The less help one demands, the more performant it must be. In this system, specialized knowledge is power that must be gained by oneself. Incentives for job preservation are at odds with teaching “teammates”.
When a ticket with my name on it is priority, then any help for others must wait. Why review someone else’s PR when I can be delivering more throughput? This works in reverse; I have to wait to get decisions, PRs, design backflows, or QA requests. When I’m waiting for answers, I better start another task instead of being idle. WIP (Work in progress) inventory expands as to fill the time waiting. Progress for each must be reported, further growing non-value-added muda.
Work assignments are determined by who can get it done the fastest, usually the one with most context who last worked on its adjacent component. For the sake of task completion, it is most efficient. It then serves to further secure their place in their trench of service to the corporation.
In a silo’d configuration, any ambiguity requires solo input if I were to prevent its dreadful delay. What is the expected quality of a decision made solo vs. made together? What are the costs of a bad architecture pattern hidden behind a ticket’s checkbox in the done column?
And you might say,
You’re complaining but stuff is getting done and nobody else cares
Well, the users care that it works how they expect it to. I care that my talent is directed towards a human need, not just a paycheck for a mortgage. I care that during my working years, I do the best work I possibly can, producing the highest quality code that won’t need me to explain how it works. I care that I have fun at work, because that’s how I learn and grow, for the benefit of both users and my career.
The benefits of working together
What then, is the alternative? Is it agile? Is it Scrum? But everybody hates those useless meetings. More processes on top of project management?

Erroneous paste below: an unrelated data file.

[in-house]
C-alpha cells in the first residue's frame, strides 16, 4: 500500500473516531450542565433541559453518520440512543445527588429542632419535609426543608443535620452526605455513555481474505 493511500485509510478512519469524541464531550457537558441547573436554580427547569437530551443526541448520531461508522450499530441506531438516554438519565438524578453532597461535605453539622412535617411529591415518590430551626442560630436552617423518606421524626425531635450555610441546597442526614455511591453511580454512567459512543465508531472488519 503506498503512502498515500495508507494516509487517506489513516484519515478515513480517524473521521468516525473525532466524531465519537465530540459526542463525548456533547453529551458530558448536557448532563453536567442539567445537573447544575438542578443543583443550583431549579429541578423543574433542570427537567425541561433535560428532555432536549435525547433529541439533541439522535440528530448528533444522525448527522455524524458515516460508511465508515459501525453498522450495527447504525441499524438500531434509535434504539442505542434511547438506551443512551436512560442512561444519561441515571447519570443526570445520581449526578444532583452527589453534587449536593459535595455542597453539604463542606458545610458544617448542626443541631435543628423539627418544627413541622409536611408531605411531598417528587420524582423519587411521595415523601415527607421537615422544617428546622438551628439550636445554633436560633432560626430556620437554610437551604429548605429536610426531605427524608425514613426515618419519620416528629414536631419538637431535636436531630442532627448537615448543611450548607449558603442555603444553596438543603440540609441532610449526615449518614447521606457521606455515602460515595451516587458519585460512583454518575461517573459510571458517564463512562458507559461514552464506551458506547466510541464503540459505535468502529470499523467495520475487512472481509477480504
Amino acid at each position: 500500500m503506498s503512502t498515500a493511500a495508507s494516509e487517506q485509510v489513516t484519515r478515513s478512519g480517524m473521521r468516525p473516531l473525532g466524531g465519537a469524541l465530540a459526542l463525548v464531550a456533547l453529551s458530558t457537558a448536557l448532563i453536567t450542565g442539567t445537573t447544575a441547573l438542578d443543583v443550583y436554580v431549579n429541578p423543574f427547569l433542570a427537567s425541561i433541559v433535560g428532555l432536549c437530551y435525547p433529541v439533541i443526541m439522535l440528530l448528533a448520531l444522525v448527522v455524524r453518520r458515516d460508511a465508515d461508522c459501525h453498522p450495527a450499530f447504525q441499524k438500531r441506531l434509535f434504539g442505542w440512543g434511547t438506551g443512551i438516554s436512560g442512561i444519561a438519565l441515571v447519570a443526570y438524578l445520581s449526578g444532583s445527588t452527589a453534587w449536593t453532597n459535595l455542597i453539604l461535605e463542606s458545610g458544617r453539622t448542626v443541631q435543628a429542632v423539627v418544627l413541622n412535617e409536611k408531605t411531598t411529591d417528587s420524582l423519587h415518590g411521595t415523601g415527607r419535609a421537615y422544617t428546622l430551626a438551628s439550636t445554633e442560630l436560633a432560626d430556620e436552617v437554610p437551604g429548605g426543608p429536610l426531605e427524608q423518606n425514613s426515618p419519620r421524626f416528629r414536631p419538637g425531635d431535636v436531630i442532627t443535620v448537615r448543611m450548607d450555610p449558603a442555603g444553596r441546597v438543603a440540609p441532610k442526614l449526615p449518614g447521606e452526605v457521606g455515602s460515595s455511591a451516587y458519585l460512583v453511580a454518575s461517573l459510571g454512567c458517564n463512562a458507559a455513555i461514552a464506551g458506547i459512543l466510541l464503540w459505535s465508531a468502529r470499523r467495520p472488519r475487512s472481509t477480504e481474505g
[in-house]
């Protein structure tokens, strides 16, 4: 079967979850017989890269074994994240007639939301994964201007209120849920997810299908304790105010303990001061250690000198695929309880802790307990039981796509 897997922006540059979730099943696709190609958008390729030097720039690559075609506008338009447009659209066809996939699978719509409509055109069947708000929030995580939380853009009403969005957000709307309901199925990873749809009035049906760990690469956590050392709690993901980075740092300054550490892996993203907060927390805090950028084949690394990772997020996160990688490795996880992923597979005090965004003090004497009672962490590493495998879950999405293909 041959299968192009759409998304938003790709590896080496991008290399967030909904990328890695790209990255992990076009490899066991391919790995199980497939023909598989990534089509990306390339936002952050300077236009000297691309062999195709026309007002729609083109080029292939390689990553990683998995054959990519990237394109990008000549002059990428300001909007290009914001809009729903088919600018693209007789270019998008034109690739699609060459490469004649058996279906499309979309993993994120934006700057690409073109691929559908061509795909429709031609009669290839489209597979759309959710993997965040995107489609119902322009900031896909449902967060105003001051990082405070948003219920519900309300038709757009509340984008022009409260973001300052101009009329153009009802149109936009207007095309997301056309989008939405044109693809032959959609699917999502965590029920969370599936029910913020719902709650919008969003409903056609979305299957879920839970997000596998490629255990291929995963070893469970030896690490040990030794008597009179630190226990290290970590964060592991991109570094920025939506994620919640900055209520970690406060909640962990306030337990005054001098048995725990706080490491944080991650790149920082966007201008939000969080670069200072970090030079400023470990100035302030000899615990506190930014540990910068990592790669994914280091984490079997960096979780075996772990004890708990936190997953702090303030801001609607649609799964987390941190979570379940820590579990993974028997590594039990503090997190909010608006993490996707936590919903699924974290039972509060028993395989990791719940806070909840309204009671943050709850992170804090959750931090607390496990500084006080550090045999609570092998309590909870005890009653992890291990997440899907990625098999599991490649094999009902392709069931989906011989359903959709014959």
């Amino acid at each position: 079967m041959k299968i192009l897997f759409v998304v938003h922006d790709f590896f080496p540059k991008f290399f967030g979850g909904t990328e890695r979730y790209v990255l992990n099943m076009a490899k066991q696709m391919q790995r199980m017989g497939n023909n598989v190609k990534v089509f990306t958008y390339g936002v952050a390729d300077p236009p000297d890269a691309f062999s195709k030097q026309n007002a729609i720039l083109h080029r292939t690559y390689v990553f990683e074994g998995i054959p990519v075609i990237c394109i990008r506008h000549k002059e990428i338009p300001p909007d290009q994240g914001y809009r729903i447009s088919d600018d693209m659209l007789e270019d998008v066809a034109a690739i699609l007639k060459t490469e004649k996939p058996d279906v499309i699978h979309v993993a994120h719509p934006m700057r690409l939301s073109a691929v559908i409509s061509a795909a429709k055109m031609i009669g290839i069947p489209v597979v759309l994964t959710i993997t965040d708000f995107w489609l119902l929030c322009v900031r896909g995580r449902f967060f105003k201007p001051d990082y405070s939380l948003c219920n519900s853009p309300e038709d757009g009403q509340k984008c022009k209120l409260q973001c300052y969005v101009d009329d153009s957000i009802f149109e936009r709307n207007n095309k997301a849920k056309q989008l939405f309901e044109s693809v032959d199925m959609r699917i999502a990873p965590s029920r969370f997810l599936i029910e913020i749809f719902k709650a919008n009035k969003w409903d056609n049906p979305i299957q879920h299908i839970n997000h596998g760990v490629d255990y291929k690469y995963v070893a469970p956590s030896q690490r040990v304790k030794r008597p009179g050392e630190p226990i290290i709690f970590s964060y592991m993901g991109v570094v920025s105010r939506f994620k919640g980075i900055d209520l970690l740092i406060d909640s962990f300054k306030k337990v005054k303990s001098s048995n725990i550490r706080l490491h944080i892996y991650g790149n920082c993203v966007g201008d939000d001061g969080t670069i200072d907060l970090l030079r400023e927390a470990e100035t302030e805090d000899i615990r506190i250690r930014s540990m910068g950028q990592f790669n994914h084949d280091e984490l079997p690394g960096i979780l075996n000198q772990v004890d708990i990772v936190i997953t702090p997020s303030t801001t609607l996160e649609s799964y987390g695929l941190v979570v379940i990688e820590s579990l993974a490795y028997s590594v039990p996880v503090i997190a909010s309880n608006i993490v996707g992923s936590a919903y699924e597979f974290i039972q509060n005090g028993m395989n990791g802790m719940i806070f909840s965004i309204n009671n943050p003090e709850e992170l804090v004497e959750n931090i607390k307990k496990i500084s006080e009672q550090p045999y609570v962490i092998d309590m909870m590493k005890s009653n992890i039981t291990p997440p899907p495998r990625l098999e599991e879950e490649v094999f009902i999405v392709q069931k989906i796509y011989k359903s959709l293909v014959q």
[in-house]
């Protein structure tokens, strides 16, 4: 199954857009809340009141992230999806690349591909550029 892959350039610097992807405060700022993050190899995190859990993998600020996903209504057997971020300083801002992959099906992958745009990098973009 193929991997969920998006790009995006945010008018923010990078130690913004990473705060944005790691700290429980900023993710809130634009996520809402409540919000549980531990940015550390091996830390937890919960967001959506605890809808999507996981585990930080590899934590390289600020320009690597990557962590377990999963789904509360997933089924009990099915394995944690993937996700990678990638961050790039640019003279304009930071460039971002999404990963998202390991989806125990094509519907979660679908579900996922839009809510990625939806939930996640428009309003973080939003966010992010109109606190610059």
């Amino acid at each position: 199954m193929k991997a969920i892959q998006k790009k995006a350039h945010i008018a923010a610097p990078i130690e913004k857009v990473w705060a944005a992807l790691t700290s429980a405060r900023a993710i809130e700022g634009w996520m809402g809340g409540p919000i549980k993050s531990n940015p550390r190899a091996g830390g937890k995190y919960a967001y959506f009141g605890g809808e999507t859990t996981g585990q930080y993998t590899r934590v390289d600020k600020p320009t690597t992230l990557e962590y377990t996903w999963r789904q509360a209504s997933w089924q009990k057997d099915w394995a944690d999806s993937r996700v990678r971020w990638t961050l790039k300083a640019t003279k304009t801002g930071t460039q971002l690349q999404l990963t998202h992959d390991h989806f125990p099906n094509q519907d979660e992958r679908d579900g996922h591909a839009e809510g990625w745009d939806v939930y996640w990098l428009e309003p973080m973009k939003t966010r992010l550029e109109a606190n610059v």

I’m not proposing a framework solution that will fix all your problems, but the vision for work is simply to work together. Two sets of eyes on the same problem at the same time, talking in the same context.
Your manager may not agree, and your peers may be thriving in their silo. But if you care, you may be able to envision improvements in code quality, peer learning, and richer work relationships.
More value added over time
An engineer is one who serves the service. Unlike baking cookies, the work we produce services users over time. Two people working together tends to produce working software faster than working alone . Compared to working alone, getting stuff done sooner will produce more value over time.
Working on the right things is more effective than doing more things
Unlike cookies, the value of product increments is variable. The cost of product increments is also variable. Estimates are guesses that are always wrong. But because of the giant differences between the most valuable and the next-most valuable is so huge, the precision required of the estimates only need to be enough to prioritize deliverables from one to the next. If the benefits of the product increments are also estimated wildly, then factoring both will yield the correct prioritization about half the time. Amazingly, this is an improvement over no estimation at all.
If two people work on the most important thing and get it done sooner, then it will provide more benefit over the same time period compared to them working on two most important things.
Learning & quality offsets the costs
See Isn’t pair programming slower than working in parallel?
A team’s performance depends on the collective knowledge and skill of its members. The fastest way that we know to get new members up to speed is to work together. There’s always going to be more knowledge than can be documented. Shortcuts, expert referrals, problem-solving approaches, etc. cannot be neatly be laid out in a FAQ somewhere. We often don’t know what we don’t know, and it cannot be searched for with words.
It’s not that simple
If it was that easy, we’d already be doing it. If you’re in a culture where working alone is the norm, then there will be several roadblocks to collaboration. Your project manager’s reputation and promotion opportunity is at stake if this works well. Politics will be involved, and you may be reprimanded. It may even mean that you have to quit your job and join a company that works at an office and meet people in flesh.
If work is important to you, if what you do for half the time you’re awake is an essential part of who you are, then I hope what you read today will have been a glimpse into what is possible. I personally experienced working together, shoulder-to-shoulder early in my career. It was my first paid gig as a programmer. I’ve been chasing that high ever since.